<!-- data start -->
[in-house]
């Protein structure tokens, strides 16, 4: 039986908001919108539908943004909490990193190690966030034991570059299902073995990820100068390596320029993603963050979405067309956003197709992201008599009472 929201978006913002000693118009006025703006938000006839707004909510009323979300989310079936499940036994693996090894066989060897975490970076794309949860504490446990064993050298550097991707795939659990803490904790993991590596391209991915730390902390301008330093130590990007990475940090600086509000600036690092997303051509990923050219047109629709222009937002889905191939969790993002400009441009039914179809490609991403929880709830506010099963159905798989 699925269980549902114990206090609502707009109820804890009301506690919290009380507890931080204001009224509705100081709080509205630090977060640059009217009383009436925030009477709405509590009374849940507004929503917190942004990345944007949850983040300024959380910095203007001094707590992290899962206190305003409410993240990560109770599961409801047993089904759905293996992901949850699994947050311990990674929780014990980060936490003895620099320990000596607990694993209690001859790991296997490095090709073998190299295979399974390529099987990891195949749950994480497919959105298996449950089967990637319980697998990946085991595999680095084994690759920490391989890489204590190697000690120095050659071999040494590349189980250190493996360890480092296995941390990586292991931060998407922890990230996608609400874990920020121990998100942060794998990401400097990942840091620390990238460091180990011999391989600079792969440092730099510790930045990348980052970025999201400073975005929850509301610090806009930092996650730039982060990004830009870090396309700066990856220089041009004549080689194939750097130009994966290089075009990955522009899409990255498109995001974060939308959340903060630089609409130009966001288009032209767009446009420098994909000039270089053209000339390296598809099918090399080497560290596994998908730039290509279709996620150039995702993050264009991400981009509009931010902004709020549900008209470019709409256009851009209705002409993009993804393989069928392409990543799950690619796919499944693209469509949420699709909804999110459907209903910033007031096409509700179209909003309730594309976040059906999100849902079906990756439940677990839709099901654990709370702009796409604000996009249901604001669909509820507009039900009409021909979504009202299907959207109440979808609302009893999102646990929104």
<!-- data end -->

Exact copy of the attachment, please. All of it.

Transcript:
[in-house]
């Protein structure tokens, strides 16, 4: 039986908001919108539908943004909490990193190690966030034991570059299902073995990820100068390596320029993603963050979405067309956003197709992201008599009472 929201978006913002000693118009006025703006938000006839707004909510009323979300989310079936499940036994693996090894066989060897975490970076794309949860504490446990064993050298550097991707795939659990803490904790993991590596391209991915730390902390301008330093130590990007990475940090600086509000600036690092997303051509990923050219047109629709222009937002889905191939969790993002400009441009039914179809490609991403929880709830506010099963159905798989 699925269980549902114990206090609502707009109820804890009301506690919290009380507890931080204001009224509705100081709080509205630090977060640059009217009383009436925030009477709405509590009374849940507004929503917190942004990345944007949850983040300024959380910095203007001094707590992290899962206190305003409410993240990560109770599961409801047993089904759905293996992901949850699994947050311990990674929780014990980060936490003895620099320990000596607990694993209690001859790991296997490095090709073998190299295979399974390529099987990891195949749950994480497919959105298996449950089967990637319980697998990946085991595999680095084994690759920490391989890489204590190697000690120095050659071999040494590349189980250190493996360890480092296995941390990586292991931060998407922890990230996608609400874990920020121990998100942060794998990401400097990942840091620390990238460091180990011999391989600079792969440092730099510790930045990348980052970025999201400073975005929850509301610090806009930092996650730039982060990004830009870090396309700066990856220089041009004549080689194939750097130009994966290089075009990955522009899409990255498109995001974060939308959340903060630089609409130009966001288009032209767009446009420098994909000039270089053209000339390296598809099918090399080497560290596994998908730039290509279709996620150039995702993050264009991400981009509009931010902004709020549900008209470019709409256009851009209705002409993009993804393989069928392409990543799950690619796919499944693209469509949420699709909804999110459907209903910033007031096409509700179209909003309730594309976040059906999100849902079906990756439940677990839709099901654990709370702009796409604000996009249901604001669909509820507009039900009409021909979504009202299907959207109440979808609302009893999102646990929104």